Author's Note: edited 1/22/02, this study does not imply causation. It was interesting to investigate the roots of 'Kaur' and cross gender and cross cultural use of the name.
In 1699, Sikh Women were given the last name 'Kaur' and and Men 'Singh' by Guru Gobind Singh, the tenth Guru of the Sikhs. This initiate intended to end the caste system, social stratification and much of the apparatus of Hindu ritual and legalism. In Indian society, an individual's name reveals his or her caste, and Sikhs were freed from the caste system by having all men incorporate Singh in their names and all women, Kaur. Based on the premises of gender equality, Kaur was also given to Sikh Women to establish an identity independent of their father or husband.
Most Sikh first names are gender-neutral. For example, Harpreet could be a male or female's first name. What identifies Harpreet Kaur as a female is the word Kaur following the first name. Naming a new born.
The literal meaning of the word 'Kaur' is Prince (not Princess). It is a derivative of the Sanskrit word 'Kanwar' meaning Prince, whereas, 'Singh' is derived from the Sanskrit word 'Simha' meaning lion. It is rather interesting to note, that even Male Sikhs in the past have used (and possibly even today use) 'Kaur' in their names.
Just like Kaur, Kanwar has been used by both men and women. The Mewar Encyclopedia includes these references.
Birendra Kaur, Ph.D. in her paper, Insight and Foresight exemplifies the role of women as bearing great responsibility. "...Today, we women hold our heads high for the contribution of Sikhism. Women of yore in every sphere, be it service, leadership, or sacrifice. Nowhere else does a woman enjoy such a respectable status as in Sikhi. The Guru has lovingly called us 'Kaur', which means a crown prince - i.e., on whom lies great responsibility."
While researching the origin of Kaur, we came across an interesting temporal correlation between Guru Gobind Singh giving the title to women in 1699 and prior use of Kaur as early as 1636 for both males and females, in Switzerland. This data does not imply causation.
Birth and death records from the 1600's indicate: (we also found different spellings used: 'Caur', 'Kaur', 'Kauwer' and 'Kauer')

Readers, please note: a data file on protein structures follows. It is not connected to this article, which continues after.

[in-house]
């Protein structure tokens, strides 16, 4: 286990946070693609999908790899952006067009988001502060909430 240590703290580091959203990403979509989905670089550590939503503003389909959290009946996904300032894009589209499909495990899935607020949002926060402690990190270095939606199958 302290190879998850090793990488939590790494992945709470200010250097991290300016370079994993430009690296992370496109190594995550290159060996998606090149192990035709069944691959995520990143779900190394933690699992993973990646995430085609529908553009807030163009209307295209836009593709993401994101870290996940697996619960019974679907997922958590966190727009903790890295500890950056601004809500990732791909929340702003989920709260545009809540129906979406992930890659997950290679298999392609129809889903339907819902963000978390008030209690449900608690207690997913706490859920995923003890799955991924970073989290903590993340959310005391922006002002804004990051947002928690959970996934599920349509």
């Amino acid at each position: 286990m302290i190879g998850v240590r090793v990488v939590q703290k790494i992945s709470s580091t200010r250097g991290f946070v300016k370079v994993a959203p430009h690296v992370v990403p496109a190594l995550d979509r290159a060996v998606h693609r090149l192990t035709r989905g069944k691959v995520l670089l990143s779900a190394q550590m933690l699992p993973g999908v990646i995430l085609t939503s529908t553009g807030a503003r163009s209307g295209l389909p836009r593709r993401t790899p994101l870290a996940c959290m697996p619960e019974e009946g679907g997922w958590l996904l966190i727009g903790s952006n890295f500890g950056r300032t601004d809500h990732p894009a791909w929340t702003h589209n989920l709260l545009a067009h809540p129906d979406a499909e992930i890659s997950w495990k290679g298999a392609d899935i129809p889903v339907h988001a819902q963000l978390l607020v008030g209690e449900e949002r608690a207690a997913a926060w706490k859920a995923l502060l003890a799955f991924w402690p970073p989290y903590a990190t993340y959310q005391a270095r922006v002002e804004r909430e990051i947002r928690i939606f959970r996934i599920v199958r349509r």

Kaur is a common Estonian first name.
On 29 May 1883, Adda A Cartwright (mother) and David Kane-Kaur(Father) had a baby girl in Bolivar, NY. From Early Birth Records Allegany Co., NY
"The Upright Pentacle symbol (five corner star) was one of the most widely used religious symbols, used by by ancient Pagans, ancient Israelites, Christians, magicians, Wiccans and others. This symbol apparently originated as the symbol of a Goddess who was worshiped over an area which extends from present-day England to Egypt and beyond. Her name was Kore (also know as Car, Cara, Carnac, Ceres, Core, Kar, Karnak, Kaur, Kauri, Ker, Kerma, Kher, Kore, Q're, etc.). As Carmenta she was said to have invented the Roman alphabet. From her alternate Roman name Ceres have evolved many English words: cardiac, carnal, cereal, core, corn, and kernel. The port of Caraalis, (now Cagliari, the capital of Sardinia), was named after her. Kore was worshiped within the Coptic Gnostic Christian religion in Alexandria, Egypt, during the 4th century CE (400 AD)." Source.
It is not surprising that the centuries old influence over time penetrated the social and the psychological fabric of the followers of the aforementioned faiths. Perhaps that would explain why the name Kaur infiltrated entire cultures and populations. Read About the Kaur of Indonesia (the race and the language). Also read about the 1938 reference to the name Avraham Kaur (Zlotke's husband) in Shchuchin Yizkor book, pg. 60.
Even though Sikhism is an ideally progressive social structure, ironically, some still find it difficult to let go of the caste system and the use of last names. The use of Family Names is still prevalent. A recommended action plan is stop using the last names like Arora, Sodhi etc. Guru Gobind Singh intended us to have Singh and Kaur as the last names. Not to reiterate but if you are still wondering why you should go about changing a name you have become accustomed to?